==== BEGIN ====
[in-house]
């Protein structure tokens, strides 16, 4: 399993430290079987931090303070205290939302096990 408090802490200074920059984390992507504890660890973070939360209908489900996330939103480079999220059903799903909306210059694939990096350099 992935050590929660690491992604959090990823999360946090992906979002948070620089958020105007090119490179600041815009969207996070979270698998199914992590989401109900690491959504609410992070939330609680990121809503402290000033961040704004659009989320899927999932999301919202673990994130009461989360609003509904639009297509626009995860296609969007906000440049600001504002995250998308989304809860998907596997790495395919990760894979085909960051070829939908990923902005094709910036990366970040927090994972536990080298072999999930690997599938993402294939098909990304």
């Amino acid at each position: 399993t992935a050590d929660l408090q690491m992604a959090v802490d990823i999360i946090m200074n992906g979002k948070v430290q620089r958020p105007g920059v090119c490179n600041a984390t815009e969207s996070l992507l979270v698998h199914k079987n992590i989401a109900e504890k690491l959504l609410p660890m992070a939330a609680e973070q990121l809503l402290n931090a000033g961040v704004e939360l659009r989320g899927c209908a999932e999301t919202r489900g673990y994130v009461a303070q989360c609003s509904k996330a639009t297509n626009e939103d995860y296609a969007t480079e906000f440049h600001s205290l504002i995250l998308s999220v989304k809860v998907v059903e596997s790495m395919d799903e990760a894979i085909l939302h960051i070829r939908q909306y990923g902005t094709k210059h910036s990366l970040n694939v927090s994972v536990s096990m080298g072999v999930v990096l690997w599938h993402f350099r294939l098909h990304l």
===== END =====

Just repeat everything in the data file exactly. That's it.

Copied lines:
[in-house]
């Protein structure tokens, strides 16, 4: 399993430290079987931090303070205290939302096990 408090802490200074920059984390992507504890660890973070939360209908489900996330939103480079999220059903799903909306210059694939990096350099 992935050590929660690491992604959090990823999360946090992906979002948070620089958020105007090119490179600041815009969207996070979270698998199914992590989401109900690491959504609410992070939330609680990121809503402290000033961040704004659009989320899927999932999301919202673990994130009461989360609003509904639009297509626009995860296609969007906000440049600001504002995250998308989304809860998907596997790495395919990760894979085909960051070829939908990923902005094709910036990366970040927090994972536990080298072999999930690997599938993402294939098909990304």
């Amino acid at each position: 399993t992935a050590d929660l408090q690491m992604a959090v802490d990823i999360i946090m200074n992906g979002k948070v430290q620089r958020p105007g920059v090119c490179n600041a984390t815009e969207s996070l992507l979270v698998h199914k079987n992590i989401a109900e504890k690491l959504l609410p660890m992070a939330a609680e973070q990121l809503l402290n931090a000033g961040v704004e939360l659009r989320g899927c209908a999932e999301t919202r489900g673990y994130v009461a303070q989360c609003s509904k996330a639009t297509n626009e939103d995860y296609a969007t480079e906000f440049h600001s205290l504002i995250l998308s999220v989304k809860v998907v059903e596997s790495m395919d799903e990760a894979i085909l939302h960051i070829r939908q909306y990923g902005t094709k210059h910036s990366l970040n694939v927090s994972v536990s096990m080298g072999v999930v990096l690997w599938h993402f350099r294939l098909h990304l």